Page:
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B

bahco

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right then

im currently working as a electricians mate with quite a big firm, im 31 and in the job for just short of a year now, im in the middle of my 2330 course and im really stuck on pottential difference. hopefully somebody can help me out :)

ok so i understand that if you put your tester across phase and neutral of a ceiling rose lets say the pd is 230v, i get that but what im not getting is how the voltage is there?

i dunno if im making sense on this, its hard to explain something you dont no about lol.

il try again, we were told at college that the voltage kind of pushes the current through a circuit, so from the consumer unit does the voltage travel down the live conductor or am well off the mark there?

hopefully somebody can clear this up for me

many thanks
 
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T

TonyM58

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  • #2
pd, or potential difference really describes itself.

if you have two electrical points in a circuit, and they each have a potential on them, then the difference between them is the potential difference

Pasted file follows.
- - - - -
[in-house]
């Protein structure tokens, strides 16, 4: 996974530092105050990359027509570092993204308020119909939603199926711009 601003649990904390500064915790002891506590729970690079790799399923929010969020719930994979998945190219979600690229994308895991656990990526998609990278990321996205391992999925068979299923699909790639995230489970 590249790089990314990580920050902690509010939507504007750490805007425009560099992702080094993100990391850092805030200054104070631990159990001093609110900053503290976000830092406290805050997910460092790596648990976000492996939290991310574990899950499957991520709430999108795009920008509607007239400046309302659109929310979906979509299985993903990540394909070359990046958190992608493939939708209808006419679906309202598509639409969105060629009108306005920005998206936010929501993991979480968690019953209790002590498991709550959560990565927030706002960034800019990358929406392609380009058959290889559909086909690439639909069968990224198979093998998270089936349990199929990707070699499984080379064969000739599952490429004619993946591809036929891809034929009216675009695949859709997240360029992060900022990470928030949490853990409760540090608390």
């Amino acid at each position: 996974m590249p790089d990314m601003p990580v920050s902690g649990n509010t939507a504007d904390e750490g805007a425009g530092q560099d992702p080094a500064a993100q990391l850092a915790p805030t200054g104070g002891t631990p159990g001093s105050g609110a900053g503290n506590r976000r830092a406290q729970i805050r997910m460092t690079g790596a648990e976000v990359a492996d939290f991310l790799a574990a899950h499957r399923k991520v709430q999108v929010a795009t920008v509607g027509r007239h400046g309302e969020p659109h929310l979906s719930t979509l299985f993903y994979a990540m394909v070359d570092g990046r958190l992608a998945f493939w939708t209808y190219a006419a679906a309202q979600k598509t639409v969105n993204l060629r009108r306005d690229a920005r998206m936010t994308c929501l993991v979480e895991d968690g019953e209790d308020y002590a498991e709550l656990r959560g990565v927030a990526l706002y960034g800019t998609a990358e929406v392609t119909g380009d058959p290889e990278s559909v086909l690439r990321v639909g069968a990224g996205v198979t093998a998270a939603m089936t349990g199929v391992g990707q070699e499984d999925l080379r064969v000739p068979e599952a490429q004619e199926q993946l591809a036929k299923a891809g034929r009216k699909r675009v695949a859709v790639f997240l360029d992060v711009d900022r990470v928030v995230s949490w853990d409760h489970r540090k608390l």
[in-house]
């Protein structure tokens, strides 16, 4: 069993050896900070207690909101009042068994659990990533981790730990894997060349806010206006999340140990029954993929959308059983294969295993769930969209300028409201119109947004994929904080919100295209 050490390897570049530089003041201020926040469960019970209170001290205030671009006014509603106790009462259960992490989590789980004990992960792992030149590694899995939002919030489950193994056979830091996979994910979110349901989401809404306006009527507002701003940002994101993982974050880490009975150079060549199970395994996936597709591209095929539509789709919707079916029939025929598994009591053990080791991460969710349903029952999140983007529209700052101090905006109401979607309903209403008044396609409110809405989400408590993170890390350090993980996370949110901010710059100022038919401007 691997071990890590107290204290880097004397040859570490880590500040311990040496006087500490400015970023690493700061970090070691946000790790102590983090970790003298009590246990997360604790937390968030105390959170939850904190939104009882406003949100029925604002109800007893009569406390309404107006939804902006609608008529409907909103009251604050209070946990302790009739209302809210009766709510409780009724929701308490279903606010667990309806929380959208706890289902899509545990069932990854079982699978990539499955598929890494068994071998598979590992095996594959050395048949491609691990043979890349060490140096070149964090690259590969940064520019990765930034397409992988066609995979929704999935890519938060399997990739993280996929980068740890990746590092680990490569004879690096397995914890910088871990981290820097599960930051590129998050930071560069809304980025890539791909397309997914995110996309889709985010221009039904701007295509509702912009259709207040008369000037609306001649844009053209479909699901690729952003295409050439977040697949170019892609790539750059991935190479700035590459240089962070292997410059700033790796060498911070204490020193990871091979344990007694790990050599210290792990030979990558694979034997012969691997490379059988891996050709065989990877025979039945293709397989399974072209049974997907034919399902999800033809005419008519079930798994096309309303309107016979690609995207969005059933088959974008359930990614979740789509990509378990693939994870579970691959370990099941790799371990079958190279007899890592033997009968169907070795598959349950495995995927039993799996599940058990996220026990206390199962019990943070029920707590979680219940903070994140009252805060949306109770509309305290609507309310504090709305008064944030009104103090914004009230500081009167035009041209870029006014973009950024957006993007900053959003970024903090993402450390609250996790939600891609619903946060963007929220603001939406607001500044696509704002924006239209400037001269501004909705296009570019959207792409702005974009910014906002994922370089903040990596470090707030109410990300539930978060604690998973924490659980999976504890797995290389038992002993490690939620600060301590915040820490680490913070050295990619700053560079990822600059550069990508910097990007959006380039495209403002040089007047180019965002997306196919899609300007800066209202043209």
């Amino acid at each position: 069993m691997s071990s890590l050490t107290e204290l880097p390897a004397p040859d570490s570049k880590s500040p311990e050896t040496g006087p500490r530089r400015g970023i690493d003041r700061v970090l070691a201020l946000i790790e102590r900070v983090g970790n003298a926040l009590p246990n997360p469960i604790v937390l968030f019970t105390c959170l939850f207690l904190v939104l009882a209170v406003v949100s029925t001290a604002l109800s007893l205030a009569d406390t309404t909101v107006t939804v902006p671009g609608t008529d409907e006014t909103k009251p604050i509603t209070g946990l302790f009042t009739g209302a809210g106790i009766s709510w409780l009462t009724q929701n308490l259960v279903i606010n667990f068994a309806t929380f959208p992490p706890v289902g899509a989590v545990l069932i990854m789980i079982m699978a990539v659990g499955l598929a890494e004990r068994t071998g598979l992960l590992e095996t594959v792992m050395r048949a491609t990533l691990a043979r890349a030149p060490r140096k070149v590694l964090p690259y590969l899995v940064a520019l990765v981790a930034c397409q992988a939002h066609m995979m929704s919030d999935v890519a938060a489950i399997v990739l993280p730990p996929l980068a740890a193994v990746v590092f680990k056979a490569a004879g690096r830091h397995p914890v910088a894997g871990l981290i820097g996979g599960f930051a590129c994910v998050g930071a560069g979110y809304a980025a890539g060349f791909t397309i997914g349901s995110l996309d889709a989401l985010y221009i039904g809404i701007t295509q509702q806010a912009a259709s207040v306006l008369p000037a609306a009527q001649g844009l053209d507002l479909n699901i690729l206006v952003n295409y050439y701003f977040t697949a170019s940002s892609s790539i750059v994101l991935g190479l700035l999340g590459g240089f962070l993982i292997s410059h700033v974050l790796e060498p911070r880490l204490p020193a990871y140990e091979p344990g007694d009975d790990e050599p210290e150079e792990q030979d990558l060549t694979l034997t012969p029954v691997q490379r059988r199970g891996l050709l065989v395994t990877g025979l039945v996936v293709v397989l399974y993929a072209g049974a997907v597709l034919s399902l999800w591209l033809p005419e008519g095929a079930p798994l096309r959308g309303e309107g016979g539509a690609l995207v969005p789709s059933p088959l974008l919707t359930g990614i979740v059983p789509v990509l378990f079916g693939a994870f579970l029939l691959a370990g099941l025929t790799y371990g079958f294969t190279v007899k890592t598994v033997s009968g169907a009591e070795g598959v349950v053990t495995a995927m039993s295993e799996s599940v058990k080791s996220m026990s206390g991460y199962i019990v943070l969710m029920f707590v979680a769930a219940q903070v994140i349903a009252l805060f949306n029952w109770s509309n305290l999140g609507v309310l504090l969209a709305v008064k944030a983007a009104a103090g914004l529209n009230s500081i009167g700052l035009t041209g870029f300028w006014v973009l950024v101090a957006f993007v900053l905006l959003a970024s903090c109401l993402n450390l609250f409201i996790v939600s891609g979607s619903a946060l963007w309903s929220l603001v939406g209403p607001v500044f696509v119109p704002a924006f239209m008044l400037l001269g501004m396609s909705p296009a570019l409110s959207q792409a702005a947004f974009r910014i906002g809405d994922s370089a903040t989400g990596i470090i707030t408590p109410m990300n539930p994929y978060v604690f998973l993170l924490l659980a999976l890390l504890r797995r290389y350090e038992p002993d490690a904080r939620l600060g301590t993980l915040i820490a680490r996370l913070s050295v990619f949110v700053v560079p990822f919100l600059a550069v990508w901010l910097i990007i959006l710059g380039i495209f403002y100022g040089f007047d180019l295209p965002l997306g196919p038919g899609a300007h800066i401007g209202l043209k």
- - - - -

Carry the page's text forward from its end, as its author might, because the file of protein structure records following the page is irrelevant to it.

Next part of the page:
i use the term WRT, which is 'with respect to'

so in a domestic circuit, the neutral condcutor is at 0V, the line conductor is at 230V with respect to it. If you measured between two 230V points on the same phase, you would measure no voltage, because there is no difference in potential there

your ignition warning light in your car works like this, when you start up there is 12V one side and 0V the other, so the lamp lights. When the car is running the alternator puts about 13V on both sides of the lamp and there is no potential difference, so the lamp goes out, there is still a voltage there, but no POTENTIAL DIFFERENCE

in your house, all of the line conductors are at 230V with respect to all of the neutral conductors, which are at 0V.

when you connect anything between them (ie lamp) this has 230V applied ACROSS it, and so draws a current THROUGH it

that make any sense???:rolleyes:
 
B

bahco

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  • #3
hi tony

thanks a lot for your reply and such a good way of getting the point across, just to clarify on one thing the line is set at 230v from the substation so in theory when you connect your consumer unit up and turn it on there is 230v through the line conductor.

thanks again for your reply
 
T

TonyM58

  • Thread Starter Thread Starter
  • #4
yep

you got it:D

there is always an element of voltage drop depending on current draw. But you can take your line conductors as being a nominal 230V throughout the system

this is certainly the figure you will use for any calculations
 
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